St Telemachus

Monk & Martyr


St Telemachus
St Telemachus
Monk & Martyr

Picture courtesy of

Telemachus had never been to Romse before. In fact in his whole life he had probably traveled no more than about 50 miles from his home. He was a hermit, devoted to a life of prayer and self-denial. It had been a scary thought then, when he had sensed God saying to him one day, "I want you to go to Rome." The captial of the Roman Empire, the captial of the known world. Despite being terrified at the prospect, Telemachus had obeyed. True courage is not to be without fear, but to be afraid but do it anyway.

After weeks of journeying on foot over dusty roads, he finally arrived. Rome was in celebration mood. It was the early 5th Century and the barbarian forces that threatened to overrun what remained of the empire had just been defeated. Alaric the Goth was a distant memory (at least for the moment).

Looking for clues as to why God wanted him in Rome, Telemachus followed the crowds to the Coliseum. He had no idea where they were going or what he would find there. Taking a seat in that huge stadium be could hear the roar of wild animals below the stadium. Men, dressed for battle, poured into the centre of the arena. They faced the emperor and shouted, "We who are about to die, salute thee." Telemachus felt a chill go up his spine. Even though he still had little idea of what was about to happen, he knew it was not good.

Gladiatorial games had become one of the main forms of entertainment for the Roman population. A sign that the Roman Empire was corupt and decaying - the sight of men killing each other in front of amused crowds.

As the 'games' began, Telemachus felt a sickening knot in his gut. The moral outrage was too much. Rising from his seat to leave, he was gripped by the conviction that he shouldn't, couldn't just walk away. He must do something.

The small, rural monk hopped up to the top of the perimeter wall and shouted out. "In the name of Christ, stop this!"

This had no effect - so he jumped into the arena. Running out in to the middle he attempted to get between 2 of the gladiators, shouting, "Stop! This is madness. In the name of Christ, please stop!" One of them pushed him away with his shield. He landed sprawled on the sand. Climbing back to his feet, he rushed at another couple of gladiators in battle, begging them to stop. The crowd roared, thinking it was part of the entertainment, laughing and cheering.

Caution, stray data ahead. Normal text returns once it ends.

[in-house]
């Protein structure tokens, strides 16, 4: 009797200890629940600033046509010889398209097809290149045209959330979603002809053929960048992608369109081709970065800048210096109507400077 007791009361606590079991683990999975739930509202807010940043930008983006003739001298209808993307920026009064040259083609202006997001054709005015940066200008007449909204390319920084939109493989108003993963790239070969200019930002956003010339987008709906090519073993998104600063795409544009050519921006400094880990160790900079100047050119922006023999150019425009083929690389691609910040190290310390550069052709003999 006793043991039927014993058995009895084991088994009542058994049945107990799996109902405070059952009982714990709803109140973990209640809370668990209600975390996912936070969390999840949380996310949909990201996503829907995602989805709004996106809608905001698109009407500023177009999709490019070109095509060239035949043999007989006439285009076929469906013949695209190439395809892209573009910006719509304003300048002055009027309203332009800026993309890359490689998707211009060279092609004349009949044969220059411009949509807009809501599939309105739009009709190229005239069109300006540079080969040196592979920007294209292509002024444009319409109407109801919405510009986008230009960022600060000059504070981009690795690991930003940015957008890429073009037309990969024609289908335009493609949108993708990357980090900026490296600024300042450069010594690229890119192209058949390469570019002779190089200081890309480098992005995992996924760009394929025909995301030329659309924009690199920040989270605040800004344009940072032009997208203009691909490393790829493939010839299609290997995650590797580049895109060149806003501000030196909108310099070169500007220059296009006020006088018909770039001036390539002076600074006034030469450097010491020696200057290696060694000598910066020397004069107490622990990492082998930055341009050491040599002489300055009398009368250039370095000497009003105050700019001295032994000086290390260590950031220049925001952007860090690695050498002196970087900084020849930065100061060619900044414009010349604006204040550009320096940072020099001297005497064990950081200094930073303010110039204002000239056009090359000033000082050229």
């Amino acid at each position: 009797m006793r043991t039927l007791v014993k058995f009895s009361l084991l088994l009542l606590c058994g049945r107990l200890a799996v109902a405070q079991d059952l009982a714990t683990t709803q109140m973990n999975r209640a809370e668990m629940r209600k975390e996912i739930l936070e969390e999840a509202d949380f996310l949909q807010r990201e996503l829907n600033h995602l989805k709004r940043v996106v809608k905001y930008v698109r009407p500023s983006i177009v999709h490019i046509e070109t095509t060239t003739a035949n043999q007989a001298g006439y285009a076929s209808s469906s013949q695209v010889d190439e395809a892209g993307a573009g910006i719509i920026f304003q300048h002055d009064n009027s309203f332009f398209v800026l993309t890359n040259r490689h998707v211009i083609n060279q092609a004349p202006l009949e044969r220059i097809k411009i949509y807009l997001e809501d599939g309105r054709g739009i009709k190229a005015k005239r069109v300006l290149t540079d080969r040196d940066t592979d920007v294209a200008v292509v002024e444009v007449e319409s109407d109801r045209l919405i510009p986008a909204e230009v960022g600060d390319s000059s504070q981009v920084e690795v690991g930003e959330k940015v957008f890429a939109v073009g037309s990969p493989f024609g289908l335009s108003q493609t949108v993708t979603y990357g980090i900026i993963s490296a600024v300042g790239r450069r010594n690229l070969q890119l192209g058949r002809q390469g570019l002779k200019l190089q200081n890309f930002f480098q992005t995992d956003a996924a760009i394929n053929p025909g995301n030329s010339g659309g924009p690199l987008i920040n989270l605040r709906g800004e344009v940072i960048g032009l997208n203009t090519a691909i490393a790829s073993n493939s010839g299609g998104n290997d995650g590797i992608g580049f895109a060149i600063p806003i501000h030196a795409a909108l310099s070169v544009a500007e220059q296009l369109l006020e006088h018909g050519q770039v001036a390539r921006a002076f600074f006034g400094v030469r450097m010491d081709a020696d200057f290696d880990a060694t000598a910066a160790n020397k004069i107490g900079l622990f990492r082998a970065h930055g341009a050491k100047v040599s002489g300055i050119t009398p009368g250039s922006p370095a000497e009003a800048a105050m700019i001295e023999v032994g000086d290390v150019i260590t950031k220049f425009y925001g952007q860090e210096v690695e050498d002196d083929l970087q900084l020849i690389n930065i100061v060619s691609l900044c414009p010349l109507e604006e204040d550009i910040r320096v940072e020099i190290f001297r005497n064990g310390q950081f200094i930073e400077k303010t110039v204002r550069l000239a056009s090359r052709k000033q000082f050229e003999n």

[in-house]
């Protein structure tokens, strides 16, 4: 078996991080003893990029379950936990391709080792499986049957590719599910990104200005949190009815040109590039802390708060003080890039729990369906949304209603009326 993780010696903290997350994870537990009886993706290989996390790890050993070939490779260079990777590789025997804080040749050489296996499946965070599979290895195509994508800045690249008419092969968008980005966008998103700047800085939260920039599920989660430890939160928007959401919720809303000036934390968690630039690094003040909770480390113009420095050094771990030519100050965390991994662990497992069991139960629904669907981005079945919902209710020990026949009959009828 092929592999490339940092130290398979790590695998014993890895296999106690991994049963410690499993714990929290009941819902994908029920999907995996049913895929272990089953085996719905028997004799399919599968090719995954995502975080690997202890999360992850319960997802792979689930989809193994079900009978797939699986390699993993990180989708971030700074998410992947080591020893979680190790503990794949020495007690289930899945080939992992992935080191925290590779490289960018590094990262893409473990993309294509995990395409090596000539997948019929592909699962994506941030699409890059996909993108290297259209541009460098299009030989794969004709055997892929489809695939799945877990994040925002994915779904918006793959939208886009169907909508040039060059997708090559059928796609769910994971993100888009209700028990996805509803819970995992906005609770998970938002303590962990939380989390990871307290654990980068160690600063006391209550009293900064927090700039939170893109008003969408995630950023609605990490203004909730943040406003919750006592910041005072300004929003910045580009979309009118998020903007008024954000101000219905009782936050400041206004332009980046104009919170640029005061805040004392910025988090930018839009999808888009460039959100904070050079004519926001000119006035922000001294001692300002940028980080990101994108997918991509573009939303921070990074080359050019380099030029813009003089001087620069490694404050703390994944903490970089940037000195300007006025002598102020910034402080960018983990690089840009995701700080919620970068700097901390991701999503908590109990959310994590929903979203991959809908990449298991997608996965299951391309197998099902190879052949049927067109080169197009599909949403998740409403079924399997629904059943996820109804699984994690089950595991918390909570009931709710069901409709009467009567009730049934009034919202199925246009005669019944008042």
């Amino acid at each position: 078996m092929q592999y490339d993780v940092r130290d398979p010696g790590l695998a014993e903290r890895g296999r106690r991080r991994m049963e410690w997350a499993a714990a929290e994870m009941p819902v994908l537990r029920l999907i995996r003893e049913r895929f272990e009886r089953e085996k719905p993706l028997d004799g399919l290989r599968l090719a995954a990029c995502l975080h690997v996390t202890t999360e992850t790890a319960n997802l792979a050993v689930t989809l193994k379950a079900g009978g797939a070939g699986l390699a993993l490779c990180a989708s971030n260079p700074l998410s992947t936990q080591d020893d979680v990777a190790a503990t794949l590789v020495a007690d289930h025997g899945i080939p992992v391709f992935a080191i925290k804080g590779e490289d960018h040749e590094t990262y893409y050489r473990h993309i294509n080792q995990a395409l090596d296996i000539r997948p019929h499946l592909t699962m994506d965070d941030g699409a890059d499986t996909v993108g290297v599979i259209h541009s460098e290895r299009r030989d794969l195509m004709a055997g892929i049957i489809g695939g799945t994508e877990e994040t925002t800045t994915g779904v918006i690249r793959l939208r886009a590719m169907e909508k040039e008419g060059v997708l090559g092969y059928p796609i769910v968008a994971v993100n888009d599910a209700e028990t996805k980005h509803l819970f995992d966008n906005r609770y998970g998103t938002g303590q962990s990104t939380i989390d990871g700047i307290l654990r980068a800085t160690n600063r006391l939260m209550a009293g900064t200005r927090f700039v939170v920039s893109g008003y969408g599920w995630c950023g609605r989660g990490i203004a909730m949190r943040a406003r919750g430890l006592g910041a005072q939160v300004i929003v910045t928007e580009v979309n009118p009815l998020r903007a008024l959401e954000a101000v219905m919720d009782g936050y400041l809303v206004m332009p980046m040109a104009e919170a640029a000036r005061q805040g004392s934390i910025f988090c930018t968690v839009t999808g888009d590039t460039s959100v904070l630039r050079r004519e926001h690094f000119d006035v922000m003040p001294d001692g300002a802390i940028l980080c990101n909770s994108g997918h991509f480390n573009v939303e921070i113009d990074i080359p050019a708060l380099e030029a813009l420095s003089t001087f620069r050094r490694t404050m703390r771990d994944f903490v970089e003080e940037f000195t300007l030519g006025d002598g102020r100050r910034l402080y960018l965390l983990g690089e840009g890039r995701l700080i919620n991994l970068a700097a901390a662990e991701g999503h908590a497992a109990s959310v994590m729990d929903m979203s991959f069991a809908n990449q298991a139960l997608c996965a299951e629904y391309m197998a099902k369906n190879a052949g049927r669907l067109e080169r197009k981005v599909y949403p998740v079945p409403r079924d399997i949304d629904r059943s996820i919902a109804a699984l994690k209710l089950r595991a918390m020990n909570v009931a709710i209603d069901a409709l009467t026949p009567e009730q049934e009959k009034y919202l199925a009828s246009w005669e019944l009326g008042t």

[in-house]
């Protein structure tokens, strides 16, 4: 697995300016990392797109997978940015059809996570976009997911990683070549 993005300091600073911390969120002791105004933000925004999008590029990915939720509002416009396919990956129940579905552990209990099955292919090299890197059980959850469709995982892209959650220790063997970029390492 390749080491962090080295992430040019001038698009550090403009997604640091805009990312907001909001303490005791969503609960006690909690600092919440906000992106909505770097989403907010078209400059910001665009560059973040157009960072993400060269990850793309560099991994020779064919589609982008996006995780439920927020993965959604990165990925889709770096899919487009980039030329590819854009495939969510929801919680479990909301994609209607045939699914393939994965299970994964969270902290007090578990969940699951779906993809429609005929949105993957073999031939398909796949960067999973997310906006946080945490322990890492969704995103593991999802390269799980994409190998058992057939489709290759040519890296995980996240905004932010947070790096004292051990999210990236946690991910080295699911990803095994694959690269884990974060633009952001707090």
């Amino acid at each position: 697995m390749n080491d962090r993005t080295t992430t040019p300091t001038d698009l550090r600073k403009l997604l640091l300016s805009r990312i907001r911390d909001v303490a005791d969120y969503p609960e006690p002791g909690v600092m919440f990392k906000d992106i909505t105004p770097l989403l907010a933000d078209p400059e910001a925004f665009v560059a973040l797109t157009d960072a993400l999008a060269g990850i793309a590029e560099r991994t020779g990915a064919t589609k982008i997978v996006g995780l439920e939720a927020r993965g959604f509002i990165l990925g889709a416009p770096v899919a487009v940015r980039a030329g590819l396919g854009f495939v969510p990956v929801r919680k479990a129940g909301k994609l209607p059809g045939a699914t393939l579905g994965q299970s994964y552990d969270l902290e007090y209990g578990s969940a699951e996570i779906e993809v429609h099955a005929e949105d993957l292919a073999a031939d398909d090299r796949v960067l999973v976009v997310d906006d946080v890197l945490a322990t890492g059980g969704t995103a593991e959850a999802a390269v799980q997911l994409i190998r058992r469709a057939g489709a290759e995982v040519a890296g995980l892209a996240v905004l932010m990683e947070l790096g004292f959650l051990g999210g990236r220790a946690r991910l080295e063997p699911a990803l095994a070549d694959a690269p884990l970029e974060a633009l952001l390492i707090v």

Telemachus continued to try and stop the fighting, getting in the way of the battle, and soon a couple of the gladiators got angry with the little fellow. Sensing their frustration, the crowd saw he was distracting them, they joke over jeers and yells came, "Run him through!", "Slice him in half."

One of the gladiators did just that, slicing the small monk across the stomach. He slumped to the ground still gasping with his last breath, "In the name of Christ, stop!"

The stadium fell strangly silent. From the top of the Coliseum, someone stood up and walked out, followed by another and then another. People suddenly started leaving in droves, soon the whole stadium was virtually emptied. They did not return, this was the last gladiatorial contest ever held in the Roman Coliseum. While other things may have contributed, the small monk's foolhardy and almost naive action was the thing that brought the madness to an end.

That is the story as it is often told from Foxe's Book of Martyrs. The first recorded version however is from Theodoret, Bishop of Cyrrhus, Syria and claims that he was stoned to death by the spectators who turned into a violent mob by the vicious entertainment which they did not want ended. All too late they realize they have killed an innocent peacemaker. The Emperor in response calls for an end to the games! Telemachus normal feast day is 1 January but I just heard his story for the first time, as part of a study for Lent, I think I will keep his observance here at the beginning of Lent. For me it is a thought provoking story of one who transformed by Jesus did what Jesus would have done and changed the world forever. It shows one person can make a difference and also that if enough people stop supporting the wrong things eventually they will disappear.

BORN: Eastern Roman Empire.

DIED: 1 January 404 (or 391), Colosseum, Rome, Italy, Roman Empire.